Reuters [London, England]
February 15, 2022
By Heru Asprihanto in Bandung and Stanley Widianto in Jakarta; Editing by Ed Davies and Christian Schmollinger
An Indonesian court on Tuesday sentenced an Islamic school teacher to life in prison for raping 13 students in a case that has spotlighted the need to protect children from sexual violence in the country’s religious boarding schools.
Judge Yohannes Purnomo Suryo Adi said that teacher Herry Wirawan had sexually groomed the 13 girls, who were between 12 and 16 years old, and impregnated eight of his victims, some of whom suffered injuries from the rapes.
“Wirawan was proven guilty…of the crimes of purposely committing violence, forcing intercourse on more than one victim repeatedly,” the judge told the court in the city of Bandung in West Java.
Herry’s lawyer, Ira Mambo, said he would speak to his client about whether to appeal the verdict.
Prosecutors had sought the death penalty or chemical castration for the teacher, citing the severity of the crimes, which occurred between 2016 and 2021.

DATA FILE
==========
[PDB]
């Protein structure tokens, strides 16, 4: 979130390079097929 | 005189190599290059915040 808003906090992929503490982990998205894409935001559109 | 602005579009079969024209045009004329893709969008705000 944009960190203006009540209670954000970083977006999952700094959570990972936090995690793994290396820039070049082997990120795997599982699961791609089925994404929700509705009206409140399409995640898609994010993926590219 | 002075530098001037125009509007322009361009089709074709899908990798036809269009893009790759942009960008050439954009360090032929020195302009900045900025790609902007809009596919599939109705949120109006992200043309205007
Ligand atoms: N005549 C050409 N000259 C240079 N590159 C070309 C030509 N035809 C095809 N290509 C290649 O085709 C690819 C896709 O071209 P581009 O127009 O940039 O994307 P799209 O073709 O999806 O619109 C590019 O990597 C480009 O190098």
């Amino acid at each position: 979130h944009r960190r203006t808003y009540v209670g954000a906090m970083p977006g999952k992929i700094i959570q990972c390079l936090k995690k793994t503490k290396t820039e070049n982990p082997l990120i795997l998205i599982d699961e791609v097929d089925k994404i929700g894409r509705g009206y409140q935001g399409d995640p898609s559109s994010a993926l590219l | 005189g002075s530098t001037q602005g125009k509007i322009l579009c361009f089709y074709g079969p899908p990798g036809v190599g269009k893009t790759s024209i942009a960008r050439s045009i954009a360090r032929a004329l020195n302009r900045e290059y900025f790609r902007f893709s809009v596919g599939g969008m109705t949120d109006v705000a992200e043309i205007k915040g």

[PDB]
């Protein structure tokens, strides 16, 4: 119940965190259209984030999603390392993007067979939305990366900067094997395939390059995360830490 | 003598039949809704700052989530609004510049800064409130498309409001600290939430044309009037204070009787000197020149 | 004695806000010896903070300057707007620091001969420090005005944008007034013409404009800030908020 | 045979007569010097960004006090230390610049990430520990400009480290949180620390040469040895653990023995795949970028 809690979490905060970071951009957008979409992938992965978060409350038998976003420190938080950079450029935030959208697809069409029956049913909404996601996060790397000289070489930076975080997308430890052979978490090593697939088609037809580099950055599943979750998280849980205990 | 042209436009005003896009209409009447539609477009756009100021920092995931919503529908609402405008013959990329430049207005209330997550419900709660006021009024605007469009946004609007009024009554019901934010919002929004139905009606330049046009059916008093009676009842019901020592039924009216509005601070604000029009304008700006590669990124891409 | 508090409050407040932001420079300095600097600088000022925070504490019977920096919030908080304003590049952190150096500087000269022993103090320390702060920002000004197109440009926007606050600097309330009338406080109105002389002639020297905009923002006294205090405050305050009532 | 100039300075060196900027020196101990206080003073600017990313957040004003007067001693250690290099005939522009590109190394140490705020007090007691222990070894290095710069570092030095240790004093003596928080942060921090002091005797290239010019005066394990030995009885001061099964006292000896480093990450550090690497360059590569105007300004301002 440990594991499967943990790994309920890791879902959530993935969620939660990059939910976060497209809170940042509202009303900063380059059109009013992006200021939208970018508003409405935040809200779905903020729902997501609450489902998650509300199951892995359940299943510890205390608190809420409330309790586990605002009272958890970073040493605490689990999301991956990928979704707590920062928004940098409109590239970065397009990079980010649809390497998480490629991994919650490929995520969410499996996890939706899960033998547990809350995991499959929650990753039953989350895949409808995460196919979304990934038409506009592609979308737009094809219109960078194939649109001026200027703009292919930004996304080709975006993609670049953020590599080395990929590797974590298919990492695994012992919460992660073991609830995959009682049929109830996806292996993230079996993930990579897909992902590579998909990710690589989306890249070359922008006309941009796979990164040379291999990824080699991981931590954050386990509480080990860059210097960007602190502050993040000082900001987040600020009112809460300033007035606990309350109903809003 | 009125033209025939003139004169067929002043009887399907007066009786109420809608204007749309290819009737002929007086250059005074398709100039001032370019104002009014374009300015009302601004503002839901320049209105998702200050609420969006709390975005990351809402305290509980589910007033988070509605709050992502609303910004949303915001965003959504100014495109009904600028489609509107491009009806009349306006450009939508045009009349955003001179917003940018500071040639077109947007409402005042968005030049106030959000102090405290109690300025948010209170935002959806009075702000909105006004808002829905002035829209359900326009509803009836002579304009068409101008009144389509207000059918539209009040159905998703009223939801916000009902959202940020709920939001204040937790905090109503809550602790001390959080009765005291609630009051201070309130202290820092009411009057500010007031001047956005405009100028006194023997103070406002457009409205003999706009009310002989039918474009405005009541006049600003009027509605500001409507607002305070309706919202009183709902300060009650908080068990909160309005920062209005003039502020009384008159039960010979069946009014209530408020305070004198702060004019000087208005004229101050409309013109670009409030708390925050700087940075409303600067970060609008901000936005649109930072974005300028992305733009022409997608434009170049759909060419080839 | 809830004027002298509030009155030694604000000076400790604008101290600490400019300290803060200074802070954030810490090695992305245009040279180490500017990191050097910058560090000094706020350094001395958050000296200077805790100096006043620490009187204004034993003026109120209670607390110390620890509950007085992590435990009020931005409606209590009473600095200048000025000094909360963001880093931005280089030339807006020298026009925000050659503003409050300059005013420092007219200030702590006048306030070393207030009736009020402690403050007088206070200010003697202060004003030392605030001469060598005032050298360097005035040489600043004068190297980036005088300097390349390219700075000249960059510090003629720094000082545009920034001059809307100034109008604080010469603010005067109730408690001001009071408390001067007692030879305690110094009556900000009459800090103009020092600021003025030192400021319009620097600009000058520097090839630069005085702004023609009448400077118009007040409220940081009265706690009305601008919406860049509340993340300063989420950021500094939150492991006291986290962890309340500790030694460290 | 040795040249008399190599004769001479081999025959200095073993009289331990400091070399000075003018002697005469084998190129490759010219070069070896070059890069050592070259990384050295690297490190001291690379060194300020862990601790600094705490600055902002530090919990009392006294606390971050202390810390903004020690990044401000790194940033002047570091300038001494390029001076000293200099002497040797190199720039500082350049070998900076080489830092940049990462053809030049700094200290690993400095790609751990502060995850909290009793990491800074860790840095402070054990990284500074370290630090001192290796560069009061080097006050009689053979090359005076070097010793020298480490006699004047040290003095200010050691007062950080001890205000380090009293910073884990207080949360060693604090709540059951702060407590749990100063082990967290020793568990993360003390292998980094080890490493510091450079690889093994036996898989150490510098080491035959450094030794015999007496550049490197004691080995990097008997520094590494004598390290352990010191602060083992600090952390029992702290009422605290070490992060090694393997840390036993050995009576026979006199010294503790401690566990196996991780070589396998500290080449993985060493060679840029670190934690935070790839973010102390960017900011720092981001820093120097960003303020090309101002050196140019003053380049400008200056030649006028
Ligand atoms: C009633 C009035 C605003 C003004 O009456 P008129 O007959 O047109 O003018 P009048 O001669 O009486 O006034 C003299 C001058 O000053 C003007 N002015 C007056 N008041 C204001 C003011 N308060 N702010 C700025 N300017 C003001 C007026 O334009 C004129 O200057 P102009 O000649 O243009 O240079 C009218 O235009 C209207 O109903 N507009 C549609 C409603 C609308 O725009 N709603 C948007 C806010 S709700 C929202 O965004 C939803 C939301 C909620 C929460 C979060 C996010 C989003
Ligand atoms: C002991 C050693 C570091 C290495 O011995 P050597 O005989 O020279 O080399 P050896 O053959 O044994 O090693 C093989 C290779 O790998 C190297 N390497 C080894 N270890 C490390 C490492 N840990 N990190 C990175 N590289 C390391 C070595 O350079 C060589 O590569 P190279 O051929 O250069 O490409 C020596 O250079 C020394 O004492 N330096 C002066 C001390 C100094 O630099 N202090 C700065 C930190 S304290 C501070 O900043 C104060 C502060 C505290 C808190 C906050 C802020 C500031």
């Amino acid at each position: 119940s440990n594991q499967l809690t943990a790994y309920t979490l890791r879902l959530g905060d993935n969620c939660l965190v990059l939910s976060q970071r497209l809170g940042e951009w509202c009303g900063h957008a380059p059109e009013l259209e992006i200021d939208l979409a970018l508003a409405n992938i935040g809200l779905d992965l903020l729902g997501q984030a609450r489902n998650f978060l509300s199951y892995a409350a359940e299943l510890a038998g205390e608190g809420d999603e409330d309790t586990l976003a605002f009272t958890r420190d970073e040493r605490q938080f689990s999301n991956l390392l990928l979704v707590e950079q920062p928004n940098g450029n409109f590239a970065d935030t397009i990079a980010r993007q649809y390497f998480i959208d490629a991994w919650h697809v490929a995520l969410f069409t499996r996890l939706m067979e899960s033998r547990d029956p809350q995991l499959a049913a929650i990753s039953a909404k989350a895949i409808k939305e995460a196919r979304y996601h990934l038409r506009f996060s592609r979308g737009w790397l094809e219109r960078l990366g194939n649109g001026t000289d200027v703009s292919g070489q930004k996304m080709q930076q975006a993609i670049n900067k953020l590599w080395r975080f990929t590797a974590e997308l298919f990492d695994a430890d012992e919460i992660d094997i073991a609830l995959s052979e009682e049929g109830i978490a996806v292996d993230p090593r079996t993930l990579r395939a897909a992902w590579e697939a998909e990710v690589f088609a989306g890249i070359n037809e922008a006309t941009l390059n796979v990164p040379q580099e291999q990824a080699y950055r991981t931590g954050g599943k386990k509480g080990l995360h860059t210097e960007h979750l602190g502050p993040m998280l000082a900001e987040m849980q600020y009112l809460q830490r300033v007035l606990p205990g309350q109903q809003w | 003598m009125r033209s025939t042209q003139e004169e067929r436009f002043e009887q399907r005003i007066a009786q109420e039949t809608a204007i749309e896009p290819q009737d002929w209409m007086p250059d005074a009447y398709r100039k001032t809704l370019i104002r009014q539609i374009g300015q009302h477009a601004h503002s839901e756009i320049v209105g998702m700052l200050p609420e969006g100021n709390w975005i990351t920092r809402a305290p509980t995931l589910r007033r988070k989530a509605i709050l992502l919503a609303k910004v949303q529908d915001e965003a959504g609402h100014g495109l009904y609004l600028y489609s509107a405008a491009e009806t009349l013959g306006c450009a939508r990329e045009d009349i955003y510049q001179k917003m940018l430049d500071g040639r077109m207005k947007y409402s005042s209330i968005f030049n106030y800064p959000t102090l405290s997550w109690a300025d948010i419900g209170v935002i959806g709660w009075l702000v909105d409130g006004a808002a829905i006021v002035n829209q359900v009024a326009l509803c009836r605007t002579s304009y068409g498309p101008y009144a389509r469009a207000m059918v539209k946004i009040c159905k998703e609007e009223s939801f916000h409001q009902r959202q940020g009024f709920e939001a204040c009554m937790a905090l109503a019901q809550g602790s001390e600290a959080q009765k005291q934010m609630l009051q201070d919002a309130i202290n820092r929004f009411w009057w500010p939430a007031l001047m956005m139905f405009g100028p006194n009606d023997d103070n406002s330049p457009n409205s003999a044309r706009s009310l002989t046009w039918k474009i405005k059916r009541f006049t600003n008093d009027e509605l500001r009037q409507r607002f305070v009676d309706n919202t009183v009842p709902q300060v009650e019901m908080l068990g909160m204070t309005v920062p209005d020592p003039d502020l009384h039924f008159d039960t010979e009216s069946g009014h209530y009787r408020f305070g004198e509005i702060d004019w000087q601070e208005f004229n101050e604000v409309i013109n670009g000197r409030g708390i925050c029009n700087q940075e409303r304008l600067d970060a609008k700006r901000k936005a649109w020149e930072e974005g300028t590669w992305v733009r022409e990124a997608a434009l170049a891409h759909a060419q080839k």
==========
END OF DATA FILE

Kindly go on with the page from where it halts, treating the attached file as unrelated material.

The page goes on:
Indonesian officials, including the country’s child protection minister, backed calls for the death penalty, though the country’s human rights commission, which opposes the death penalty, said it was not appropriate.
In 2016, an Indonesian court sentenced to death the leader of a gang of men and boys who raped and murdered a schoolgirl in a case that prompted President Joko Widodo to impose harsher punishments for attacks on children.
This included a regulation to allow for chemical castration of child offenders that the president signed into law in 2020, despite opposition from rights activists.
Indonesia, the world’s biggest Muslim majority country, has tens of thousands of Islamic boarding schools and other religious schools that often provide the only way for the children of poorer families to get an education.
Dedeh Marlina, a 42-year-old housewife living near the school where Herry taught, said she was relieved the perpetrator had been stopped but that the damage had been done.
“I know most of them came from poor families in remote areas…unfortunately they are now carrying the burden of what happened,” she said.